This spring, as I was exploring the woods of Nashville, Tennessee amid the overbearing din of periodical cicadas (the thirteen-year varieties), I found some striking caterpillars feeding under webbing on a plant that was new to me, but seemed vaguely waterleaf-ish:
After conferring with some friends who are more familiar with non-New England plants, I determined that the plant was Phacelia bipinnatifida, a.k.a. fernleaf phacelia, which is in fact in the waterleaf family (Hydrophyllaceae), though that apparently is now considered a subfamily of the forget-me-not family (Boraginaceae). But even knowing the host plant, I was unable to find a match for these distinctive caterpillars in books or online.
Today, 6½ months later, I was scanning through Braun‘s 1925 paper, “Some Undescribed Lepidoptera and Notes on Life Histories” (Transactions of the American Entomological Society 51:13-17), in the process of tracking down descriptions of some little-known leafminers’ mines, when I came across an entry for Ethmia zelleriella (Elachistidae), which began: “The larvae were found feeding exposed on the upper surface of leaves of Phacelia bipinnatifida, near Cincinnati, August 15.” This of course caught my attention, and I scrolled down to see: “The full grown larva is a brightly colored and beautiful creature. The ground color is chrome yellow, marked with velvety black spots and irregular longitudinal black or bluish black stripes and bands. Each tubercle area is black . . . and there is, in addition, a longitudinal dorsal series of black spots . . .” and she went on to describe every marking in perfect detail, in addition to the habit of feeding under webbing, leaving no doubt that these were the caterpillars she was describing.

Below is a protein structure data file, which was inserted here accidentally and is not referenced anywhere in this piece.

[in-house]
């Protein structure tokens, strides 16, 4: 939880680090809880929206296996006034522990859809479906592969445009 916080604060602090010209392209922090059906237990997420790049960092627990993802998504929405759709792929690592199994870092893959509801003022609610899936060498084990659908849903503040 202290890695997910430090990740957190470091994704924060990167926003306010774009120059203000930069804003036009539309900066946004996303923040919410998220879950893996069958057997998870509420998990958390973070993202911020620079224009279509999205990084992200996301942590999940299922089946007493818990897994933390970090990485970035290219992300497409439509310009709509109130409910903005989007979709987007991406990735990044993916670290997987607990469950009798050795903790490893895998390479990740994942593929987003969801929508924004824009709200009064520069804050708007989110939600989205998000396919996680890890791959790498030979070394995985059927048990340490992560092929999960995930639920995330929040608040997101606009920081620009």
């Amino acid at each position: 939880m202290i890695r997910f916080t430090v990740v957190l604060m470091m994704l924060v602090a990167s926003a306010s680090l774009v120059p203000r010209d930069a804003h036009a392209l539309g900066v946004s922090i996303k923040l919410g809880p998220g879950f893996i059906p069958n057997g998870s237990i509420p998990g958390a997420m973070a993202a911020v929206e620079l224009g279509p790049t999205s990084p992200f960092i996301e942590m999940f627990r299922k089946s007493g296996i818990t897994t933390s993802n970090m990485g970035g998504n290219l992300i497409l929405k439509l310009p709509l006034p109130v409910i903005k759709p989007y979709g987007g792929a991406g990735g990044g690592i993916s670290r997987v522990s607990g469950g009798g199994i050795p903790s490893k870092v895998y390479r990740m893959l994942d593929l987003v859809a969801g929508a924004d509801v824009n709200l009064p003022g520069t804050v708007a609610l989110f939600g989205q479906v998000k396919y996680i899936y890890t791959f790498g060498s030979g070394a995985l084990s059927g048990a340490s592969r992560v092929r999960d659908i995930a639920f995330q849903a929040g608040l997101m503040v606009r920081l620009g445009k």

It turns out that if I had just searched the Database of the World’s Lepidopteran Hostplants, I would have found that Ethmia zelleriella is the only caterpillar known to feed on Phacelia bipinnatifida (and, as it happens, P. bipinnatifida is the only known host plant for E. zelleriella). A Google image search for Ethmia zelleriella yields no photos of these caterpillars, though, so even if I had done that I wouldn’t have been sure until I’d found this article. There are plenty of shots of the adult moth, though, and it’s a nice one.
So there you have it, possibly the first (identified) photograph of an Ethmia zelleriella caterpillar.